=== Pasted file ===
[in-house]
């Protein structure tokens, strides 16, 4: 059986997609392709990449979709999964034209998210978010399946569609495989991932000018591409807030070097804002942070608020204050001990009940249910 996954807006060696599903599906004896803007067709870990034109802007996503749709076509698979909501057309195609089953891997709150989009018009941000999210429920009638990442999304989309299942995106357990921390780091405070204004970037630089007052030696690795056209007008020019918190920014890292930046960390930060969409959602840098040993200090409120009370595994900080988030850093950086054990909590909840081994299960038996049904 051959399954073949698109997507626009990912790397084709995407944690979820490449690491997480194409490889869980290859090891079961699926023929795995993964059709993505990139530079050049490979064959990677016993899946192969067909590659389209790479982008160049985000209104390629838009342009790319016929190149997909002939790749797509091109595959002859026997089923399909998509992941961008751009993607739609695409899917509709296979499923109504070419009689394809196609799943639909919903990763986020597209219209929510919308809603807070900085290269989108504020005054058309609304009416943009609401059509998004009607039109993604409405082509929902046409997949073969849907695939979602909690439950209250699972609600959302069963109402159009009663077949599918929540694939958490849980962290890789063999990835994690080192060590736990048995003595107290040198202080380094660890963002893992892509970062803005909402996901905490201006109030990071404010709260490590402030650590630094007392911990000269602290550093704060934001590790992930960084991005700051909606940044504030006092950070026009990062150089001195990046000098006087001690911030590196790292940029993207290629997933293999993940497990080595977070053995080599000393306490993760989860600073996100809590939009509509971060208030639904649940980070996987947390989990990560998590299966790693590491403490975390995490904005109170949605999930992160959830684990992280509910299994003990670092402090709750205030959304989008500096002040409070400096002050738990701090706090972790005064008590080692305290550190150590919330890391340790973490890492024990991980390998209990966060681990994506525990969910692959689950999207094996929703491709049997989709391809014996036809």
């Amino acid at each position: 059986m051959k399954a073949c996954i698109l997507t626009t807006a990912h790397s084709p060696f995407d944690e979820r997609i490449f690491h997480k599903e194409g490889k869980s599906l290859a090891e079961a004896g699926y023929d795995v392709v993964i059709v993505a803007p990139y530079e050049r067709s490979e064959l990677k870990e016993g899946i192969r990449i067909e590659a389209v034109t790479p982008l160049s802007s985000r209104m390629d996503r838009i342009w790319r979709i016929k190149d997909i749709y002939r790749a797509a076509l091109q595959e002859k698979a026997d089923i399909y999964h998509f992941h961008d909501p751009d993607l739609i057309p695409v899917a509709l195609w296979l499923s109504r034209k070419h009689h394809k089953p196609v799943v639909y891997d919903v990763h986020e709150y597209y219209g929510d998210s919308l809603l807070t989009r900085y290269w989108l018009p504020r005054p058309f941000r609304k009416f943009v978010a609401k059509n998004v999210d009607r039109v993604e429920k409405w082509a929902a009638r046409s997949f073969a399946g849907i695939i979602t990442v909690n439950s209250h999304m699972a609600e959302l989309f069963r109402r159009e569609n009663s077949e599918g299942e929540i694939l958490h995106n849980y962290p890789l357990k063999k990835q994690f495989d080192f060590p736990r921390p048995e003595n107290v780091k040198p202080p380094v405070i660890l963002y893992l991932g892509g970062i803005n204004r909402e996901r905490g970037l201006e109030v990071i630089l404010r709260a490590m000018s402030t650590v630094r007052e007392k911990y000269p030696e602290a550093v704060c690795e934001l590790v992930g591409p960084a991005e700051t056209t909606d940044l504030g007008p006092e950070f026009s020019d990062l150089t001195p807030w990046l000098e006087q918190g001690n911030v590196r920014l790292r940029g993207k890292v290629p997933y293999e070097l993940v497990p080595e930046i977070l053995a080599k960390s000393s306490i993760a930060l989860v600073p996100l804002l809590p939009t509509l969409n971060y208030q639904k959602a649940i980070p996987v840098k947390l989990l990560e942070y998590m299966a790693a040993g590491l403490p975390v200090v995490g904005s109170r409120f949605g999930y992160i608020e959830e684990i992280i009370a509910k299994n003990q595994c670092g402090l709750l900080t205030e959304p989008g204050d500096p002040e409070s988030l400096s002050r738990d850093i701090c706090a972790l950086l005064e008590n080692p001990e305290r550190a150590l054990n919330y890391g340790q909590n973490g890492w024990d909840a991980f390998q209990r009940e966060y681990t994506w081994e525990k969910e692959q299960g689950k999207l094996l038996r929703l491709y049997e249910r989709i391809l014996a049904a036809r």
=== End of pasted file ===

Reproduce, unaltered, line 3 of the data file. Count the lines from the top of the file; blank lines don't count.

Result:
């Amino acid at each position: 059986m051959k399954a073949c996954i698109l997507t626009t807006a990912h790397s084709p060696f995407d944690e979820r997609i490449f690491h997480k599903e194409g490889k869980s599906l290859a090891e079961a004896g699926y023929d795995v392709v993964i059709v993505a803007p990139y530079e050049r067709s490979e064959l990677k870990e016993g899946i192969r990449i067909e590659a389209v034109t790479p982008l160049s802007s985000r209104m390629d996503r838009i342009w790319r979709i016929k190149d997909i749709y002939r790749a797509a076509l091109q595959e002859k698979a026997d089923i399909y999964h998509f992941h961008d909501p751009d993607l739609i057309p695409v899917a509709l195609w296979l499923s109504r034209k070419h009689h394809k089953p196609v799943v639909y891997d919903v990763h986020e709150y597209y219209g929510d998210s919308l809603l807070t989009r900085y290269w989108l018009p504020r005054p058309f941000r609304k009416f943009v978010a609401k059509n998004v999210d009607r039109v993604e429920k409405w082509a929902a009638r046409s997949f073969a399946g849907i695939i979602t990442v909690n439950s209250h999304m699972a609600e959302l989309f069963r109402r159009e569609n009663s077949e599918g299942e929540i694939l958490h995106n849980y962290p890789l357990k063999k990835q994690f495989d080192f060590p736990r921390p048995e003595n107290v780091k040198p202080p380094v405070i660890l963002y893992l991932g892509g970062i803005n204004r909402e996901r905490g970037l201006e109030v990071i630089l404010r709260a490590m000018s402030t650590v630094r007052e007392k911990y000269p030696e602290a550093v704060c690795e934001l590790v992930g591409p960084a991005e700051t056209t909606d940044l504030g007008p006092e950070f026009s020019d990062l150089t001195p807030w990046l000098e006087q918190g001690n911030v590196r920014l790292r940029g993207k890292v290629p997933y293999e070097l993940v497990p080595e930046i977070l053995a080599k960390s000393s306490i993760a930060l989860v600073p996100l804002l809590p939009t509509l969409n971060y208030q639904k959602a649940i980070p996987v840098k947390l989990l990560e942070y998590m299966a790693a040993g590491l403490p975390v200090v995490g904005s109170r409120f949605g999930y992160i608020e959830e684990i992280i009370a509910k299994n003990q595994c670092g402090l709750l900080t205030e959304p989008g204050d500096p002040e409070s988030l400096s002050r738990d850093i701090c706090a972790l950086l005064e008590n080692p001990e305290r550190a150590l054990n919330y890391g340790q909590n973490g890492w024990d909840a991980f390998q209990r009940e966060y681990t994506w081994e525990k969910e692959q299960g689950k999207l094996l038996r929703l491709y049997e249910r989709i391809l014996a049904a036809r």